The Times was a changin' in the early 1990s. The gay-intolerant reign of executive editor and Times veteran Abe Rosenthal had ended, and the paper's new publisher, Arthur Sulzberger, Jr., had made clear from the start that sexual orientation would have no bearing on his employees' careers. Colleagues who disparaged gays were chastised. The paper that in 1963 had fretted in a page-one headline "Growth of Overt Homosexuality in City Provokes Wide Concern" did an abrupt about-face. It became among the first to make the gay civil rights movement front-page news.

That didn't necessarily make it easy for Moss to go public with his own sexuality. It helped, he said, that "by the time I was in a more public position, the movement had succeeded in opening people's minds." But by the time Moss offhandedly mentioned at a journalism panel a few years ago that "I actually edit a magazine that's pretty gay," only the Wall Street Journal seemed to get worked up about it.

Far more potential career peril lurked earlier this year as the Times roiled with dissent over the autocratic style of executive editor Howell Raines, who bullied and bruised as he sought to shake what he considered lethargy out of the paper. Raines established a star system that was widely resented and blew up in his face when it was discovered that a favored young reporter, Jayson Blair, was a sociopathic fabricator of news.

Raines was forced to resign in June after, as Moss describes it, a revolution for which the Blair incident was a mere catalyst. Raines had offered Moss, a year earlier, the very job he has now, but Moss turned him down. Asked why he spurned Raines but accepted the offer from executive editor Bill Keller, Moss uttered something about unfinished business at the magazine. Fact is, he's worked well with Keller, who has restored some civility since taking over ("no fear or favor in the newsroom," he said when named to the post) and made it clear to Times people that, yes, there is room at the paper for a life beyond work.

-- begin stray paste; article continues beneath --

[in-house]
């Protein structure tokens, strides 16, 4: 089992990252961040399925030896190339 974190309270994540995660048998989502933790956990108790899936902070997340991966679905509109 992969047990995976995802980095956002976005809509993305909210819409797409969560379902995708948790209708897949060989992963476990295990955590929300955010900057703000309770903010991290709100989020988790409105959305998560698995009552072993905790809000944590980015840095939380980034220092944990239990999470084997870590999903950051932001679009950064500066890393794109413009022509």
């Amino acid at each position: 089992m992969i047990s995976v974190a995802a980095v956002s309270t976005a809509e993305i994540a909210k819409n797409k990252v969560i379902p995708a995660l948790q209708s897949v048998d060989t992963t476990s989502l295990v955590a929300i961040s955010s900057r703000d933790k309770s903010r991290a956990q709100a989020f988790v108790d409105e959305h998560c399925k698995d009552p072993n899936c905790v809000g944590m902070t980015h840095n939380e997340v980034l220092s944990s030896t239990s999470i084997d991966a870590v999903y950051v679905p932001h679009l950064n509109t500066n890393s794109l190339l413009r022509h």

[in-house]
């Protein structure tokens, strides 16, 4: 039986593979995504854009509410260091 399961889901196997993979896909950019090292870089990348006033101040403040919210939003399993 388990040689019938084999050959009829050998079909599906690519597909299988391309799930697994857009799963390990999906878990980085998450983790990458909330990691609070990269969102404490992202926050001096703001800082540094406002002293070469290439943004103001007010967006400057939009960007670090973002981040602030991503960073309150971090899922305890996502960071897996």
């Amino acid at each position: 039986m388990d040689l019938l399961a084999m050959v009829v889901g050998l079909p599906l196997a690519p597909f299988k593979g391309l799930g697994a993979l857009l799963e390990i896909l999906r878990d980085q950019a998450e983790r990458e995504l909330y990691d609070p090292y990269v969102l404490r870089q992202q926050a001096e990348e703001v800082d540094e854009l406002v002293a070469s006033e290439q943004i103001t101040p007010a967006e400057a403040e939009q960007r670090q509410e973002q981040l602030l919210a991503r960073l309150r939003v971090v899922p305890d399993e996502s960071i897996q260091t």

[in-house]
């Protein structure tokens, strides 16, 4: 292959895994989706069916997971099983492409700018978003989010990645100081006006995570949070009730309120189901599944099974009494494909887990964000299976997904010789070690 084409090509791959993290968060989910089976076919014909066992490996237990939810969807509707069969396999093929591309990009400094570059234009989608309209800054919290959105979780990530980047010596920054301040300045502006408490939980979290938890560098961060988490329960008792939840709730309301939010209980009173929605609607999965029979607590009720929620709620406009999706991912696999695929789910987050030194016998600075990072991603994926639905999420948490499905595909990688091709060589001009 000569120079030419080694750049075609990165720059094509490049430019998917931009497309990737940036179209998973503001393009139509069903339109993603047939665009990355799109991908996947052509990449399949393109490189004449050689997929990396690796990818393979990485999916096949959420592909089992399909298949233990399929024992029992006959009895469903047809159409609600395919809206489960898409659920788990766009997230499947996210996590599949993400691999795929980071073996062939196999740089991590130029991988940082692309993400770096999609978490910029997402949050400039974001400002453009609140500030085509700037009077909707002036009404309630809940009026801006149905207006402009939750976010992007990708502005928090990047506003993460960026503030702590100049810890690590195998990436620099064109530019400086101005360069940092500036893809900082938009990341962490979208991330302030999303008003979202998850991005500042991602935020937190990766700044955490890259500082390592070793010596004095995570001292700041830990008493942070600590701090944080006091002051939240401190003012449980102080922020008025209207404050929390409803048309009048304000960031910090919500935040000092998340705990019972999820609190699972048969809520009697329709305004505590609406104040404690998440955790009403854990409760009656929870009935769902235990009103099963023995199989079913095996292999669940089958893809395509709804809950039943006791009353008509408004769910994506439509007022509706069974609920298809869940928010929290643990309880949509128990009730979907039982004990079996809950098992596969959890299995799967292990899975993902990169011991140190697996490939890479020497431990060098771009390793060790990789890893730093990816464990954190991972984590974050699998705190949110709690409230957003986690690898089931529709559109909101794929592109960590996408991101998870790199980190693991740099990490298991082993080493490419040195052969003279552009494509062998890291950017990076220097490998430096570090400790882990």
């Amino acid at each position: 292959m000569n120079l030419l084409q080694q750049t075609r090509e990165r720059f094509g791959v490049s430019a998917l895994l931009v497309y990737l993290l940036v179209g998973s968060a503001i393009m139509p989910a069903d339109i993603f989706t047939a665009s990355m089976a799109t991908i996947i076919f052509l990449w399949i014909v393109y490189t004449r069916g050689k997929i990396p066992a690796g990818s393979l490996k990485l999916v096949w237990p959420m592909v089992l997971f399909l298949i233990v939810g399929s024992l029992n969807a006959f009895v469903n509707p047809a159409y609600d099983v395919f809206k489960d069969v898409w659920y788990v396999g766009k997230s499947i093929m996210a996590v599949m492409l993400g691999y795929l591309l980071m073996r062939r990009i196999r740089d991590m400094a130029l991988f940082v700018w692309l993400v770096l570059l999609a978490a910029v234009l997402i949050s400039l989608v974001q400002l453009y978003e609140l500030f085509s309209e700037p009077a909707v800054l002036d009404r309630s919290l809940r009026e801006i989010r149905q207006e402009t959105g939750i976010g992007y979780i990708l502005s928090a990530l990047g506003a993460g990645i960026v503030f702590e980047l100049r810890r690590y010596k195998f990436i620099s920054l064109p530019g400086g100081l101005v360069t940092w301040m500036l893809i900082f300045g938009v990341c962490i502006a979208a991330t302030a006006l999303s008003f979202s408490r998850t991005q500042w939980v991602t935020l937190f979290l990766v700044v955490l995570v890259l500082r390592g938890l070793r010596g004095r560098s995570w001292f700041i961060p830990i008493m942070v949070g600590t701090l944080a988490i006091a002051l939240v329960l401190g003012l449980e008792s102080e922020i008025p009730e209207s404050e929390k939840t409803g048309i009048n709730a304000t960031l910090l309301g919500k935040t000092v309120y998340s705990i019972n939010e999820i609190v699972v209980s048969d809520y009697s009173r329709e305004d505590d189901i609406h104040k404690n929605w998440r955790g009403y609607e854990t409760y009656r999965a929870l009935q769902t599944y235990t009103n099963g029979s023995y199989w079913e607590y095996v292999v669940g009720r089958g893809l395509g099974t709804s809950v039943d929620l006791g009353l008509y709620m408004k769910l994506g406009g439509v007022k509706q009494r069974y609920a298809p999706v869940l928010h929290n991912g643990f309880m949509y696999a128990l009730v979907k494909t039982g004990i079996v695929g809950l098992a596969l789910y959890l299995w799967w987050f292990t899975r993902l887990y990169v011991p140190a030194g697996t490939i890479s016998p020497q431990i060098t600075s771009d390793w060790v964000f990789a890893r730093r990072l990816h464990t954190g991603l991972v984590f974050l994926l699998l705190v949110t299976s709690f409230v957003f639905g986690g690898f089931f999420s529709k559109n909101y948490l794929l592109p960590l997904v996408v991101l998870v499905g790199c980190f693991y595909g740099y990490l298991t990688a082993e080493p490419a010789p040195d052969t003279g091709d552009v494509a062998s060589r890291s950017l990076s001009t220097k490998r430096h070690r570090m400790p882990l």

Good for Moss, because life beyond work is where he likes to take us. His imprint on the wider Times is already evident. After the music industry began suing private citizens over their online swapping of songs, Moss called together section editors and ordered up saturation coverage. It was a lifestyle moment.

"I think that if the paper doesn't get really good at covering the things that people actually spend most of their day thinking about—their families, their cultural obsessions, their material obsessions—then it's going to cease to be relevant enough to a reader to continue to be a habit," Moss says.

Selling that philosophy to fellow editors and reporters at the historically rigid Times—and finding its proper tone in the daily tussle of news—would challenge any mortal. But Zalewski, who worked with Moss for four years, is confident that his old boss will find his groove. "He's a master pitchman," after all.


Frank Bajak '79 is the technology editor for the Associated Press and enjoys nothing more than scooping the New York Times. He believes he wrote exactly two articles for the Oberlin Review when Moss was its editor—both of which were published, for better or worse, exactly as he wrote them.